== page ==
Why so serious?

Why would you tell the Polish tax man? Because you're committing tax fraud in Poland as it stands - you're legally resident here for tax purposes and must pay your fair share of taxation to the Polish government. It's almost a certainty that you'll have a liability for some Polish taxes due to the UK allowing what, 7,000 pounds tax free - whereas Poland only allows a base of around 3000zl. So - go there, own up and pay what's owed.

HE DONT NEED TO,if he is working for a UK firm who sent him for some time to work for them in poland,until he declares he is a resident of poland and is an representative of the company in poland.

Wrong. If you're resident for more than 185 days, you pay taxes to Poland. End of story.

If you are paying taxes in the UK, you most probably won't have to pay taxes in Poland but you need to tell the tax office that you are paying those taxes and you need to prove that the taxes are paid.

From a quick check of the tax calculators, he'll definitely have some liability in Poland. Actually, could be more than "some" - could easily be in the region of 25,000zl a year (the difference between the UK and Polish tax free amounts).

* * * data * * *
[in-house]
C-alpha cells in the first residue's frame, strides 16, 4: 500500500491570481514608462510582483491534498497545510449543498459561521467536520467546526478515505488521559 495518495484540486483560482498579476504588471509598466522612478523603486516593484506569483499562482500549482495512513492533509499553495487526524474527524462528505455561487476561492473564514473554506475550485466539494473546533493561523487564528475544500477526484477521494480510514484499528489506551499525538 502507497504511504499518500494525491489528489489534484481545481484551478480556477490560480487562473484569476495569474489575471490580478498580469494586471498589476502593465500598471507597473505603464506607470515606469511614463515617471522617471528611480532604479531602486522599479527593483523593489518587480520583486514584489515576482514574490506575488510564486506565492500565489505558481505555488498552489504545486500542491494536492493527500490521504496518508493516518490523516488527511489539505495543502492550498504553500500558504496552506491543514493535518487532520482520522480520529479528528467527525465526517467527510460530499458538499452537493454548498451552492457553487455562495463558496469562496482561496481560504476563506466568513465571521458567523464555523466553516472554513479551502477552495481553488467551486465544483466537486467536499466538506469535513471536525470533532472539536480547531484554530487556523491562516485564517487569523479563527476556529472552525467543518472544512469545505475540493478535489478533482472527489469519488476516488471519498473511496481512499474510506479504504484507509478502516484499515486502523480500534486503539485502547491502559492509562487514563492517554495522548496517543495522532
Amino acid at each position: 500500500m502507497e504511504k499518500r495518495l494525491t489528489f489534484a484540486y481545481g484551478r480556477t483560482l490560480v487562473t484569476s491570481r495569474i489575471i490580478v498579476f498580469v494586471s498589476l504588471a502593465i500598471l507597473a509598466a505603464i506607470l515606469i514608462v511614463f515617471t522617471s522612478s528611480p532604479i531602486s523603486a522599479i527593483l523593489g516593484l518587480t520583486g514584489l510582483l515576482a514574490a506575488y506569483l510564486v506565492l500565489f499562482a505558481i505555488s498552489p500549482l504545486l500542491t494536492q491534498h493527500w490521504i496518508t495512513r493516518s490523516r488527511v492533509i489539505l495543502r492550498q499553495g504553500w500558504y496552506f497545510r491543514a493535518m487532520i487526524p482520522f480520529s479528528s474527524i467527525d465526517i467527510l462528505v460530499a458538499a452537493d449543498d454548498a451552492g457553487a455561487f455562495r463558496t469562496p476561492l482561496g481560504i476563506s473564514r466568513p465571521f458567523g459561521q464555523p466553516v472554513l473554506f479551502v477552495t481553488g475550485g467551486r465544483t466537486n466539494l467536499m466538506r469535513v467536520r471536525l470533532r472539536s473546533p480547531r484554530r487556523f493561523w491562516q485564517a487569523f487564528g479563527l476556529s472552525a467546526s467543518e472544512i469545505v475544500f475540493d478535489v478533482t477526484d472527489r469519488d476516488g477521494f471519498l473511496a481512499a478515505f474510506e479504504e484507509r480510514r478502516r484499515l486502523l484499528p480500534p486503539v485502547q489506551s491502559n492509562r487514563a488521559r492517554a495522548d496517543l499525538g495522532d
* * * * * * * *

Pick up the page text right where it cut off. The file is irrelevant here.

hythorn 3 | 580
13 Oct 2011  #18
I've never had any issues invoicing people from all over the world with a dzialnosc gospodarcza.

thanks mate, you have made my day
I will check with the company accountant dweeb

What are you talking about? Poland has incredibly simple tax residency laws.

I tried to explain it to him twice, then gave up.
delphiandomine 85 | 17,824
13 Oct 2011  #19
I will check with the company accountant dweeb

I wonder where he got it from? As far as I'm aware, the only restrictions with one is that non-EU citizens (with the exception of some, such as Americans) cannot open one - but there's no restriction on where you invoice to.

In fact - I can tell you that a friend of mine regularly invoices both Ukraine and Serbia without any fuss at all (he imports from Ukraine, sells to Serbia).
PWEI 3 | 612
13 Oct 2011  #20
Not sure you have that one right. As far as I know, money which is tax exempt in the UK can be brought to Poland by a Polish tax resident without the need to pay any tax. For example, I know somebody who recently inherited some money in the UK and was able to bring it to Poland without paying tax on it because the amount was under the UK death duties threshold and so exempt from tax.
delphiandomine 85 | 17,824
13 Oct 2011  #21
I'm only thinking on the basis of how Poland works out tax residency - presumably, if you're resident here, you have the same 'base' as everyone else - you can't use foreign tax bases to reduce your liability. I mean - if this was so, you could open a freelance company in Germany, pay the same social insurance (about 200-250 euro a month) as in Poland, but take advantage of the massive tax free base there compared to Poland. Everyone would be doing it - but they aren't!

It could be that for the purpose of inheritance tax, the domicile of the deceased counts. I simply don't know though.